Thursday, January 22, 2015

Book review by Adam Gopnik: Michel Houellebecq’s Francophobic satire “Submission”

In the novel that made Houellebecq famous, “Les Particules Élémentaires” (1998), he proposed that a society with an unchecked devotion to economic liberalism and erotic libertinism would come to a daylong oscillation between fucking and finance, where bankers would literally break their backs in the act of having sex for the hundredth time that day. The satire seemed ridiculously heavy-handed and overwrought—and then came Dominique Strauss-Kahn, the head of the International Monetary Fund...

French writer Michel Houellebecq has become a literary “case” to be reprimanded as much as an author to be read, and his new novel, “Soumission,” or “Submission,” shows why. The book, which will be published in English by Farrar, Straus & Giroux, is shaped by a simple idea. In France in the very near future, the respectable republican parties fragment the vote in a multiparty election, and the two top vote-getters are Marine Le Pen, of the extreme right, and one Mohammed Ben Abbes, the fictive leader of a French Muslim Brotherhood. In the runoff, the French left backs the Muslim, preferring the devil it doesn’t know to the one it does. Ben Abbes’s government soon imposes a kind of relaxed Sharia law throughout France and—this is the book’s central joke and point—the French élite are cravenly eager to collaborate with the new regime, delighted not only to convert but to submit to a bracing and self-assured authoritarianism. Like the oversophisticated Hellenists in Cavafy’s poem, they have been secretly waiting for the barbarians all their lives.

Houellebecq is one of those writers who cause critics to panic, since placing him is tricky. He is probably the most famous French novelist of his generation. An immediately recognizable caricature of Houellebecq as a wannabe Nostradamus was the image on the last issue of Charlie Hebdo before the attack on its staff. But he is not a particularly graceful stylist, and it exasperates French writers who are to see him made so much of outside France, not to mention within it. Though he began as a poet, he doesn’t have much poetic grip, nor are his choices and phrases of a kind that make other writers envious. (One well-known French critic has pointed out, tartly, that no good writer would ever confuse, as Houellebecq does in the new novel, the French word for “vineyard” with the French word for “vintage.”) Yet it is a mistake to think of him as a provocateur, in the manner of authors who purposefully set out to goad and annoy as many people as they can with each new book, like Gore Vidal, or, for that matter, Céline.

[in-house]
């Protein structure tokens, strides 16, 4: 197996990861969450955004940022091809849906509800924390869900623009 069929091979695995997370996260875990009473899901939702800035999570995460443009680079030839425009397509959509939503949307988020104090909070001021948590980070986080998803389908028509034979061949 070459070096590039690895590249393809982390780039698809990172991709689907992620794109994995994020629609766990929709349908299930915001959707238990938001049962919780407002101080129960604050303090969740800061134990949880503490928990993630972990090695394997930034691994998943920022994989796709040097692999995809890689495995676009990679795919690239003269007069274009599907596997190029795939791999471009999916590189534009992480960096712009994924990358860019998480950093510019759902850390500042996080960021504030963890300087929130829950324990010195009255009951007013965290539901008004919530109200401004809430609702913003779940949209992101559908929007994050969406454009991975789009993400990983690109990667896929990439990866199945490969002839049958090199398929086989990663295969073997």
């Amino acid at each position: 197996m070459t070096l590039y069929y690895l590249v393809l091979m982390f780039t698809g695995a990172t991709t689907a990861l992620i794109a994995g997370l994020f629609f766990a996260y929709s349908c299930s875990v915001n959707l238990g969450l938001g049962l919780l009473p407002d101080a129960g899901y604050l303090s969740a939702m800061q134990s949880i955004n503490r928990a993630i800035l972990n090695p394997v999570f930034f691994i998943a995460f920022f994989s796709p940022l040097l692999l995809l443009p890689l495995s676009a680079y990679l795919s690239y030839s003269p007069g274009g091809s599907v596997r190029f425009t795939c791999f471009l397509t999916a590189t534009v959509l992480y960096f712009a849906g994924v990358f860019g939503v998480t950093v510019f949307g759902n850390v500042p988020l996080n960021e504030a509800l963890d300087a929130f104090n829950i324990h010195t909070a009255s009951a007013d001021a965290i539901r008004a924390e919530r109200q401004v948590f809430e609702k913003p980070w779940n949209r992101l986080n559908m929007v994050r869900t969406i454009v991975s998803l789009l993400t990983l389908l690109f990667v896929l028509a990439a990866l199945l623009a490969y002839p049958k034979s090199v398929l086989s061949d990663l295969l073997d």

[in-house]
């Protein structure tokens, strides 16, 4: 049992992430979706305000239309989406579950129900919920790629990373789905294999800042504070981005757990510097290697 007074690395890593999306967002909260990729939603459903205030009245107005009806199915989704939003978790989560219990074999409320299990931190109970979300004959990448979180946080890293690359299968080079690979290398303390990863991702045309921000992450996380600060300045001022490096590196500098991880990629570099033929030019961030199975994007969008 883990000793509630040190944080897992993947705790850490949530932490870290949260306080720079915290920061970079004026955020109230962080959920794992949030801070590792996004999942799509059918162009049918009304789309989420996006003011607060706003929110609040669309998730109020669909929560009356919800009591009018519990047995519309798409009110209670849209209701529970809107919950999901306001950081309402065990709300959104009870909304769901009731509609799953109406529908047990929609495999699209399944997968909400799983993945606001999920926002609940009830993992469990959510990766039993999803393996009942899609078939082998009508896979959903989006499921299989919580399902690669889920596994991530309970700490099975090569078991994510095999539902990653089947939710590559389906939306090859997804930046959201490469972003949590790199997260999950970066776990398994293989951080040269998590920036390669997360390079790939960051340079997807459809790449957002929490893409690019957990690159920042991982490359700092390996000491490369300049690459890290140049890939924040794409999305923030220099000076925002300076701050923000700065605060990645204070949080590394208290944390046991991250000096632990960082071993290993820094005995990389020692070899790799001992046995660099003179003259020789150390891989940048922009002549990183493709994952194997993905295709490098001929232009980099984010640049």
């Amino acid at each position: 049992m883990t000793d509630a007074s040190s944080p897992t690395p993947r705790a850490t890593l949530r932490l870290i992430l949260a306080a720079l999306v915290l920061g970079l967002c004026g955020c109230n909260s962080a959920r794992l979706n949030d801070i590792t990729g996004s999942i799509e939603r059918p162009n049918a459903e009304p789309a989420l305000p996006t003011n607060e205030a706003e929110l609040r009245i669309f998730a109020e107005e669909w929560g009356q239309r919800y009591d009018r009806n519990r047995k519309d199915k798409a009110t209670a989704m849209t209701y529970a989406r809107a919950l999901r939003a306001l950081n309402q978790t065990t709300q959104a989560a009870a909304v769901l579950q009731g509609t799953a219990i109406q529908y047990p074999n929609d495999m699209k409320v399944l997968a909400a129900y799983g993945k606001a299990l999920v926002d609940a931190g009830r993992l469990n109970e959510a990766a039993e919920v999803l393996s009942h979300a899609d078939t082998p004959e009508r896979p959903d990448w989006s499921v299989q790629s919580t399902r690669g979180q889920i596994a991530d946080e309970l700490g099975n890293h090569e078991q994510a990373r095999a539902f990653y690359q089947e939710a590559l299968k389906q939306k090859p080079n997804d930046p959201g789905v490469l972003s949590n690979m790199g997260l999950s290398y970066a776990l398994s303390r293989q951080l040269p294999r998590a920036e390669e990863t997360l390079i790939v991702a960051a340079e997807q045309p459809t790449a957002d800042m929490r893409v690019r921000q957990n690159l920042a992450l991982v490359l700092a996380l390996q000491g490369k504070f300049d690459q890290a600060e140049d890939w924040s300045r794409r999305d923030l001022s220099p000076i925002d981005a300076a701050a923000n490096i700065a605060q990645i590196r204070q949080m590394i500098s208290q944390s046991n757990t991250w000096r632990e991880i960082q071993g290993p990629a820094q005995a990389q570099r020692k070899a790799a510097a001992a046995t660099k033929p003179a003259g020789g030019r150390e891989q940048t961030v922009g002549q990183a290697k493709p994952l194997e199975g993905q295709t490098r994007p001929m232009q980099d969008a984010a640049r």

Houellebecq is, simply, a satirist. He likes to take what’s happening now and imagine what would happen if it kept on happening. That’s what satirists do. Jonathan Swift saw that the English were treating the Irish as animals; what if they took the next natural step and ate their babies? Orwell, with less humor, imagined what would happen if life in Britain remained, for forty years, at the depressed level of the BBC cafeteria as it was in 1948, and added some Stalinist accessories. Huxley, in “Brave New World,” took the logic of a hedonistic and scientific society to its farthest outcome, a place where pleasure would be all and passion unknown. This kind of satire impresses us most when the imaginative extrapolation intersects an unexpected example—when it suddenly comes close enough to fit. (As when Arnold Schwarzenegger appeared as living proof of Philip K. Dick’s prescience about the merger of American politics and the wilder shores of its entertainments, achieved by people with funny names.).. read more: